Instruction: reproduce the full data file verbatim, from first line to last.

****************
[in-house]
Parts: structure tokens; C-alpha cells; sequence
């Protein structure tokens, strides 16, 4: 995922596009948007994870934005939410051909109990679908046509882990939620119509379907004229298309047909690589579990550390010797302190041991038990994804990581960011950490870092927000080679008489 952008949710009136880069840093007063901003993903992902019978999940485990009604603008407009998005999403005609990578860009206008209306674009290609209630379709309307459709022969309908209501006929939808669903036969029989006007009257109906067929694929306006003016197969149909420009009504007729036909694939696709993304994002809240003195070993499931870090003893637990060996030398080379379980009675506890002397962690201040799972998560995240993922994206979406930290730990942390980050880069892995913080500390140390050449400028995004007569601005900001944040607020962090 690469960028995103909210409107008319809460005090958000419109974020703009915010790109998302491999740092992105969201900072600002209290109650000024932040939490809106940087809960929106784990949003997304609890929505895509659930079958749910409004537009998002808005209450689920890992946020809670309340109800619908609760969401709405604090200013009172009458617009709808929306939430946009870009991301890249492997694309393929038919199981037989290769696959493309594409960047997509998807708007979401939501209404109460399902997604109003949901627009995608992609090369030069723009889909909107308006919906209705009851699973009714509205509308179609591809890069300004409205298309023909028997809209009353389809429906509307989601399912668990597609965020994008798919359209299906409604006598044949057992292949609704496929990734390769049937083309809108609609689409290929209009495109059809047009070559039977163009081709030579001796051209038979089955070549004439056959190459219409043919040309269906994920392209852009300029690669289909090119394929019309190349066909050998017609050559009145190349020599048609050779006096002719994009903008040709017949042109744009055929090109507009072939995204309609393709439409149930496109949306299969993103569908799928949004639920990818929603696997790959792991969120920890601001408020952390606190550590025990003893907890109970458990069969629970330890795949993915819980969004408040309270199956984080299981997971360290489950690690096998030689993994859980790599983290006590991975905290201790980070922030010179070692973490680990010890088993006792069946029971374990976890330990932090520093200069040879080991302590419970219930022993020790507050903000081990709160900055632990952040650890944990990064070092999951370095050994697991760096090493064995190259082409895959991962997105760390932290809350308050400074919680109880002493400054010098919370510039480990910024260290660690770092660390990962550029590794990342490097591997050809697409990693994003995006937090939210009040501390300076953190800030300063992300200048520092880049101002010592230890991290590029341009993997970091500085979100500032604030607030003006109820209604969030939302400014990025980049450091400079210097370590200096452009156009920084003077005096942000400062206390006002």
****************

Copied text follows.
[in-house]
Parts: structure tokens; C-alpha cells; sequence
């Protein structure tokens, strides 16, 4: 995922596009948007994870934005939410051909109990679908046509882990939620119509379907004229298309047909690589579990550390010797302190041991038990994804990581960011950490870092927000080679008489 952008949710009136880069840093007063901003993903992902019978999940485990009604603008407009998005999403005609990578860009206008209306674009290609209630379709309307459709022969309908209501006929939808669903036969029989006007009257109906067929694929306006003016197969149909420009009504007729036909694939696709993304994002809240003195070993499931870090003893637990060996030398080379379980009675506890002397962690201040799972998560995240993922994206979406930290730990942390980050880069892995913080500390140390050449400028995004007569601005900001944040607020962090 690469960028995103909210409107008319809460005090958000419109974020703009915010790109998302491999740092992105969201900072600002209290109650000024932040939490809106940087809960929106784990949003997304609890929505895509659930079958749910409004537009998002808005209450689920890992946020809670309340109800619908609760969401709405604090200013009172009458617009709808929306939430946009870009991301890249492997694309393929038919199981037989290769696959493309594409960047997509998807708007979401939501209404109460399902997604109003949901627009995608992609090369030069723009889909909107308006919906209705009851699973009714509205509308179609591809890069300004409205298309023909028997809209009353389809429906509307989601399912668990597609965020994008798919359209299906409604006598044949057992292949609704496929990734390769049937083309809108609609689409290929209009495109059809047009070559039977163009081709030579001796051209038979089955070549004439056959190459219409043919040309269906994920392209852009300029690669289909090119394929019309190349066909050998017609050559009145190349020599048609050779006096002719994009903008040709017949042109744009055929090109507009072939995204309609393709439409149930496109949306299969993103569908799928949004639920990818929603696997790959792991969120920890601001408020952390606190550590025990003893907890109970458990069969629970330890795949993915819980969004408040309270199956984080299981997971360290489950690690096998030689993994859980790599983290006590991975905290201790980070922030010179070692973490680990010890088993006792069946029971374990976890330990932090520093200069040879080991302590419970219930022993020790507050903000081990709160900055632990952040650890944990990064070092999951370095050994697991760096090493064995190259082409895959991962997105760390932290809350308050400074919680109880002493400054010098919370510039480990910024260290660690770092660390990962550029590794990342490097591997050809697409990693994003995006937090939210009040501390300076953190800030300063992300200048520092880049101002010592230890991290590029341009993997970091500085979100500032604030607030003006109820209604969030939302400014990025980049450091400079210097370590200096452009156009920084003077005096942000400062206390006002």